This is an important question that should be addressed with care. What the critics of appropriation need to understand, indeed, as do many of those who defend this practice on conceptual grounds, is that aesthetic experience is a cognitive matter that might include the conceptual (and concommitant concerns with discursive, linguistic, and or semiotic approaches to art making) but is not determined by it. This is because the cognitive is broader or more inclusive than the "conceptual," occupying a middle ground on a continuum of consciousness, connecting various non-discursive aspects of knowing and understanding, the intellect at one pole with feeling at the other. Knowing and understanding is a whole and integrative process (perhaps only distinguishable when one is familiar with something without fully comprehending it) involving more than just the intellect. We may not be entirely conscious of how our feelings, for example, color our thoughts, but it happens to even the most logical minds. I believe that the "bloodless" charge against appropriation in the arts can be effectively refuted when this criticism is understood to contain a grain of truth. To fully understand how a "unique emotional imput" is possible using the words of others, a shift of focus from the exclusive activity of "thinking" toward the more inclusive processes of cognition is required. Much depends upon the emotional investment that the artist brings to the work by virtue of the choice of the material appropriated and how it is used. Arbitrary or indifferent use of borrowed material or conversely a heavy-handed or over-determined use of it can perhaps lead to intellectually interesting results, but are not likely to produce an emotionally satisfying work. This does not mean that the poet or artist must surrender the work entirely to feeling; the challenge of selecting the best material for a poem or collage at any given moment involves a marriage of thought and feeling presided over by the imagination. In this way, it is possible to make poetry and art entirely out of found material that is both emotionally and intellectually engaging; poetry or art that is both lyrical and conceptual.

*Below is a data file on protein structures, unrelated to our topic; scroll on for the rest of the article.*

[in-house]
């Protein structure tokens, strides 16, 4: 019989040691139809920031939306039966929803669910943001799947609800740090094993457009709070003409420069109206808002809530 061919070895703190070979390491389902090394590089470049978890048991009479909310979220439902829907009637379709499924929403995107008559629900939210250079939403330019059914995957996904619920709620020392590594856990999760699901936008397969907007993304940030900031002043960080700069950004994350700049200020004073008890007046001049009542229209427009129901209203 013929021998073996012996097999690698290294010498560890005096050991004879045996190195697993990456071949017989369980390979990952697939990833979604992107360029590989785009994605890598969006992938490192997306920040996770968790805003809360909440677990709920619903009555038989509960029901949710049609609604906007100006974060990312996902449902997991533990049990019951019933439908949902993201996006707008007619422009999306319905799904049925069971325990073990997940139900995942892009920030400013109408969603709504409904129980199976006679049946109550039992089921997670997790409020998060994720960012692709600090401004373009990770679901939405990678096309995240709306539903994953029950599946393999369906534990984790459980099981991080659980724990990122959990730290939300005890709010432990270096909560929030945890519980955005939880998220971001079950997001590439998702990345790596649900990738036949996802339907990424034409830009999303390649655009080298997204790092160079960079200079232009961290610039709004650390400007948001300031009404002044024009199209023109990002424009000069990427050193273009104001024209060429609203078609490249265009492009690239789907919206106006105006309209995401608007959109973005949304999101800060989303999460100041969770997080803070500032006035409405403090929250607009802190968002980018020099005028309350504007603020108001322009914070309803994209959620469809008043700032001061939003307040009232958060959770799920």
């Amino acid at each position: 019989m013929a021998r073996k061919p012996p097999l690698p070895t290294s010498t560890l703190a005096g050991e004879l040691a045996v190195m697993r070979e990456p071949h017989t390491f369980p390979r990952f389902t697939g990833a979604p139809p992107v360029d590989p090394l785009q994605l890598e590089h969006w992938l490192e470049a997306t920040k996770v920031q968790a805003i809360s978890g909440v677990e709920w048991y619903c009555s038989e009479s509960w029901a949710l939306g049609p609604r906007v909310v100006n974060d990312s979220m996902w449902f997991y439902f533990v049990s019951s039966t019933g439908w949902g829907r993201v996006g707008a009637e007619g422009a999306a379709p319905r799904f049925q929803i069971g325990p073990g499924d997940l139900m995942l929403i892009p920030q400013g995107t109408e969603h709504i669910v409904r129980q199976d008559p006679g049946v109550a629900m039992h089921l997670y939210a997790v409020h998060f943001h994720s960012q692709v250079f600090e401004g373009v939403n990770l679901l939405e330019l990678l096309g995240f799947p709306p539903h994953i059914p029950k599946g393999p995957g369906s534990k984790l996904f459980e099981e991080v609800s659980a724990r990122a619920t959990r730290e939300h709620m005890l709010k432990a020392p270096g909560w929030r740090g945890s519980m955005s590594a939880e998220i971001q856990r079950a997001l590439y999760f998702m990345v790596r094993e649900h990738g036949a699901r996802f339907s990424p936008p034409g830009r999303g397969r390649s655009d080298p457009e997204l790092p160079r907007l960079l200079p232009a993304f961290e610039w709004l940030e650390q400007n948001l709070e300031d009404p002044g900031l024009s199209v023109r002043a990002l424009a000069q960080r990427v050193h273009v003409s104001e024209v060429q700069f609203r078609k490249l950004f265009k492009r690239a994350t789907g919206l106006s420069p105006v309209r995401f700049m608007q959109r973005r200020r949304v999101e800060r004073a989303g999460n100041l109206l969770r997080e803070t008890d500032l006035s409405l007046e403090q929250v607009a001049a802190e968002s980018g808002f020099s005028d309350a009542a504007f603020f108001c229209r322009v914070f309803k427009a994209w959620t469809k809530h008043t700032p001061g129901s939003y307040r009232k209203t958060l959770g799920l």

The Lost and Found is a work of collage. It is a tightly structured series of black and white illustrations and texts glued to the end pages taken from old books. The work clearly demonstrates that collage is more than just a technique; it's also a formal principle that, in the words of David Lomas: "crosses over the verbal and the visual and has equivalents in each." 3. The Lost and Found highlights this equivalency by exploring possible word-image associations to produce a hybrid form of cognitive poetry. The illustrations are taken from a variety of sources, including old dictionaries, encyclopedias, and textbooks, and the writings are borrowed from a 19th century spelling book. The illustrations arranged on each page are intended as visual counterparts to the phrases in the numbered passages pasted below them, which are essentially rhyming fragments designed to help the 19th century student master spelling and grammer: "A hat=band," "A can of wax," A pan of sand," for example. Obscure academic texts from the past are often surprisingly poetic in their own right, which is the case with the Victorian era textbook that forms the basis of this series: Watson's Complete Speller, Oral and Written, published by A.S. Barnes & Company,in 1878. The Lost and Found series invites the viewer/reader to make word-image associations with material not originally intended as poetry. The format of the work: a constellation of six excised images arrayed around a circular, central image suggests, indeed prompts a fluidity of interpretation: a back and forth, around and around cognitive process. Thoughts, much like emotions, are essentially transient, momentary and dynamic. The Lost and Found broadens the scope of appropriation strategies in poetry and collage and points to fresh lyrical possibilities.